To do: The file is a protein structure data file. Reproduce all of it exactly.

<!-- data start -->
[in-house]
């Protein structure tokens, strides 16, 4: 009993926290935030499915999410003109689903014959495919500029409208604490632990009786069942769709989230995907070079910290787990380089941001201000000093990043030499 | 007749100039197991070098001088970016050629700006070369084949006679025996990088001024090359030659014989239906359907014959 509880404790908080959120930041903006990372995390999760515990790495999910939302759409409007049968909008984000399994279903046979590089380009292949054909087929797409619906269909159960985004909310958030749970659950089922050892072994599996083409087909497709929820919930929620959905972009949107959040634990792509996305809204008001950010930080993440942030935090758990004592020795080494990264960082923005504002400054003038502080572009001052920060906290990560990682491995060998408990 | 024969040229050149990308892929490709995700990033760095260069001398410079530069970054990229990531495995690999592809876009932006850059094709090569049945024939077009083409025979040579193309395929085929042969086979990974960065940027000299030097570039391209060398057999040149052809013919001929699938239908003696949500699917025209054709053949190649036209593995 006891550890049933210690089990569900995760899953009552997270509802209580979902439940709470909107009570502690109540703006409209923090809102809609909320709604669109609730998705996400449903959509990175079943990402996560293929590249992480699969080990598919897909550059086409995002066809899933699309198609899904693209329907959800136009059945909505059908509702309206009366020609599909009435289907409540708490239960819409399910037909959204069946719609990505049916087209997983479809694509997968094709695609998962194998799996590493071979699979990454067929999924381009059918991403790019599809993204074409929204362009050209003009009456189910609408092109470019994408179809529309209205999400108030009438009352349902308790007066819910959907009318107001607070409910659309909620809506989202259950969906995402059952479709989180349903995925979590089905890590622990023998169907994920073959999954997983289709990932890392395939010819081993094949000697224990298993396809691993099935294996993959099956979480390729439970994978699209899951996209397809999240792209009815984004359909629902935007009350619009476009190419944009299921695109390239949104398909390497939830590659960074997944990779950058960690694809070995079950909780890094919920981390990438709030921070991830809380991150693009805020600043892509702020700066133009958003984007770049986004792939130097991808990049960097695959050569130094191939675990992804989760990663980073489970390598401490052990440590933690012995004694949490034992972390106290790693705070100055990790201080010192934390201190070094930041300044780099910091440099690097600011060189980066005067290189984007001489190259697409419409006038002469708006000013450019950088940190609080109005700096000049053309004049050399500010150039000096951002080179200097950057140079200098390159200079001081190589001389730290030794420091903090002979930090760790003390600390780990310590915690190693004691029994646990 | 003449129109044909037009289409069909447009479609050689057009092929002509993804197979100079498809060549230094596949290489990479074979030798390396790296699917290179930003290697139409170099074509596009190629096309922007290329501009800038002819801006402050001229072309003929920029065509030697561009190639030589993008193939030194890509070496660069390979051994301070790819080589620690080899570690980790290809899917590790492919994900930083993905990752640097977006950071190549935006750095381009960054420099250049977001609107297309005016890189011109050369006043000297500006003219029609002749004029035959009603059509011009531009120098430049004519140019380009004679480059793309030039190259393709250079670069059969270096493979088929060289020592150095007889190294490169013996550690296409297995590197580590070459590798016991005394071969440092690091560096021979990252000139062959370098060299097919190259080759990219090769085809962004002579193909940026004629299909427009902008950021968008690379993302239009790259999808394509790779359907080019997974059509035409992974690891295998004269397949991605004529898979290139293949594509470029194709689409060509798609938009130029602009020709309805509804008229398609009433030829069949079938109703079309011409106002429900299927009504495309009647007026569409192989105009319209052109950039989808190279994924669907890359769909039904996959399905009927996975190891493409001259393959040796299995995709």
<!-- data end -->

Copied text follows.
[in-house]
């Protein structure tokens, strides 16, 4: 009993926290935030499915999410003109689903014959495919500029409208604490632990009786069942769709989230995907070079910290787990380089941001201000000093990043030499 | 007749100039197991070098001088970016050629700006070369084949006679025996990088001024090359030659014989239906359907014959 509880404790908080959120930041903006990372995390999760515990790495999910939302759409409007049968909008984000399994279903046979590089380009292949054909087929797409619906269909159960985004909310958030749970659950089922050892072994599996083409087909497709929820919930929620959905972009949107959040634990792509996305809204008001950010930080993440942030935090758990004592020795080494990264960082923005504002400054003038502080572009001052920060906290990560990682491995060998408990 | 024969040229050149990308892929490709995700990033760095260069001398410079530069970054990229990531495995690999592809876009932006850059094709090569049945024939077009083409025979040579193309395929085929042969086979990974960065940027000299030097570039391209060398057999040149052809013919001929699938239908003696949500699917025209054709053949190649036209593995 006891550890049933210690089990569900995760899953009552997270509802209580979902439940709470909107009570502690109540703006409209923090809102809609909320709604669109609730998705996400449903959509990175079943990402996560293929590249992480699969080990598919897909550059086409995002066809899933699309198609899904693209329907959800136009059945909505059908509702309206009366020609599909009435289907409540708490239960819409399910037909959204069946719609990505049916087209997983479809694509997968094709695609998962194998799996590493071979699979990454067929999924381009059918991403790019599809993204074409929204362009050209003009009456189910609408092109470019994408179809529309209205999400108030009438009352349902308790007066819910959907009318107001607070409910659309909620809506989202259950969906995402059952479709989180349903995925979590089905890590622990023998169907994920073959999954997983289709990932890392395939010819081993094949000697224990298993396809691993099935294996993959099956979480390729439970994978699209899951996209397809999240792209009815984004359909629902935007009350619009476009190419944009299921695109390239949104398909390497939830590659960074997944990779950058960690694809070995079950909780890094919920981390990438709030921070991830809380991150693009805020600043892509702020700066133009958003984007770049986004792939130097991808990049960097695959050569130094191939675990992804989760990663980073489970390598401490052990440590933690012995004694949490034992972390106290790693705070100055990790201080010192934390201190070094930041300044780099910091440099690097600011060189980066005067290189984007001489190259697409419409006038002469708006000013450019950088940190609080109005700096000049053309004049050399500010150039000096951002080179200097950057140079200098390159200079001081190589001389730290030794420091903090002979930090760790003390600390780990310590915690190693004691029994646990 | 003449129109044909037009289409069909447009479609050689057009092929002509993804197979100079498809060549230094596949290489990479074979030798390396790296699917290179930003290697139409170099074509596009190629096309922007290329501009800038002819801006402050001229072309003929920029065509030697561009190639030589993008193939030194890509070496660069390979051994301070790819080589620690080899570690980790290809899917590790492919994900930083993905990752640097977006950071190549935006750095381009960054420099250049977001609107297309005016890189011109050369006043000297500006003219029609002749004029035959009603059509011009531009120098430049004519140019380009004679480059793309030039190259393709250079670069059969270096493979088929060289020592150095007889190294490169013996550690296409297995590197580590070459590798016991005394071969440092690091560096021979990252000139062959370098060299097919190259080759990219090769085809962004002579193909940026004629299909427009902008950021968008690379993302239009790259999808394509790779359907080019997974059509035409992974690891295998004269397949991605004529898979290139293949594509470029194709689409060509798609938009130029602009020709309805509804008229398609009433030829069949079938109703079309011409106002429900299927009504495309009647007026569409192989105009319209052109950039989808190279994924669907890359769909039904996959399905009927996975190891493409001259393959040796299995995709």